Toni Preckwinkle Discusses Cook County Soda Tax Pushback

Toni Preckwinkle Discusses Cook County Soda Tax Pushback

http://ift.tt/2wDnfrs

Cook County President Toni Preckwinkle has a powerful ally helping convince consumers and voters that the county’s new penny-per-ounce sweetened beverage tax is good public policy. Former New York Mayor Michael Bloomberg is personally funding a $2 million commercial campaign against soda.

VIDEO

However, the tax has faced enormous backlash, beginning with retailers. Implementation was scheduled to start July 1, but the Illinois Retail Merchants Association filed a lawsuit to stop it. The judge on the case ultimately ruled that the tax could start being collected about a month later.

The delay in collecting the tax revenue forced Preckwinkle to announce layoffs of 300 county employees to help balance the Cook County budget. The soda tax was expected to bring in about $67 million in 2017 and another $200 million in 2018.

But the tax is remarkably unpopular with shoppers. Even though it has only been collected for a few weeks, a whopping 87 percent of county residents polled by the Illinois Manufacturers’ Association do not approve of it.

Preckwinkle has steadfastly stood by the levy as it works its way through the legal system. The Illinois Retail Merchants Association has appealed the decision and asked for a speedy legal resolution to which the county has agreed.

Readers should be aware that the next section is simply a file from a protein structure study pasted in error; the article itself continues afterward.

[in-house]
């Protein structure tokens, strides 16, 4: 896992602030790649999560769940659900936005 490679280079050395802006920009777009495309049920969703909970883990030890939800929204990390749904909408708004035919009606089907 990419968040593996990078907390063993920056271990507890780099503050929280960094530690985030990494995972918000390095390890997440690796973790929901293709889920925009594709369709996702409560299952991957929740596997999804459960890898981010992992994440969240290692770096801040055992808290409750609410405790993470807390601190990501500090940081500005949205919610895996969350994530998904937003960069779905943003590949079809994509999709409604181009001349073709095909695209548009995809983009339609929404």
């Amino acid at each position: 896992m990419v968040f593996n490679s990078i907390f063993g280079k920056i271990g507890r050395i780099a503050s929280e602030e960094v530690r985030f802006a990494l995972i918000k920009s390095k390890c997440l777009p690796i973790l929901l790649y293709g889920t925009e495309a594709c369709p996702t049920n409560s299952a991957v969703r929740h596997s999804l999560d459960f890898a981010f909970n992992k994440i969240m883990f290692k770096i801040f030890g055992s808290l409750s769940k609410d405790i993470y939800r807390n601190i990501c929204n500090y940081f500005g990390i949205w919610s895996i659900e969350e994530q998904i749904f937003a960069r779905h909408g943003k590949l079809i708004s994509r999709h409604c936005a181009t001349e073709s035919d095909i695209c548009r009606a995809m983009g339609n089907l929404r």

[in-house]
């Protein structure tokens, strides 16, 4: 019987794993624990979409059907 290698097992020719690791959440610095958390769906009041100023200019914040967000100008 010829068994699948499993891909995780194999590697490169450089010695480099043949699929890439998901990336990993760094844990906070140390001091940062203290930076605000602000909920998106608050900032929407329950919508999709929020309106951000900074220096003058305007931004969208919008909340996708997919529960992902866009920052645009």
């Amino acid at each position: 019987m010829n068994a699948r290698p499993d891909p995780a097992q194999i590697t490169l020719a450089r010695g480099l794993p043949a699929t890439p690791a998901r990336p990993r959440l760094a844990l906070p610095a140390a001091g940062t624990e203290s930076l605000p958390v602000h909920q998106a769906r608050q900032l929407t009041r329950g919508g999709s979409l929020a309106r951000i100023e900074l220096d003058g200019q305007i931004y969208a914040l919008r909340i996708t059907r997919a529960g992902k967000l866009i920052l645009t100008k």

“We’re glad they agreed to an expedited appeal so we can get resolution to this issue in a timely manner,” said Tanya Triche Dawood, vice president and general counsel of IRMA. Dawood anticipates the appeals court decision sometime this fall.

Even with a quick appellate court decision, Preckwinkle is prepared for a long court battle. “Three or four years ago we initiated a tax on ammunition and that’s still being adjudicated,” said Preckwinkle. “So, I anticipate that this will be a long, slow progress through the courts.”

Opposition to the tax is also mounting in the Illinois House of Representatives where a new bill, HB4083, was filed to prevent Illinois counties from taxing sweetened beverages based on weight or volume. It was introduced on Aug.15 and seven days later, it had bipartisan support and 29 co-sponsors.

The sweetened beverage tax faces a repeal vote at next month’s Cook County Board meeting, Sept. 12.

Preckwinkle joins Eddie Arruza to discuss the sweetened beverage tax, Cook County finances and more.


Related stories:

Crain’s: Cook County Union Lauds Preckwinkle for New Contract

Aug. 21: As the fight over the Cook County sweetened beverage tax enters yet another round, Cook County Board President Toni Preckwinkle is getting some praise from one of the county’s biggest unions.


How Cook County’s Soda Tax Could Swallow Food Stamp Funding

Aug. 10: The rollout of Cook County’s sweetened beverage tax has been anything but sweet and easy. Now there’s concern it could put food stamps at risk.


Cook County Drops Suit Seeking $17M in Damages Related to Soda Tax

Aug. 8: Cook County’s new tax on sweetened drinks is sticking around, but Board President Toni Preckwinkle is dropping the county’s counter-lawsuit against the retailers who tried to get it tossed.


Toni Preckwinkle Discusses Cook County Soda Tax Pushback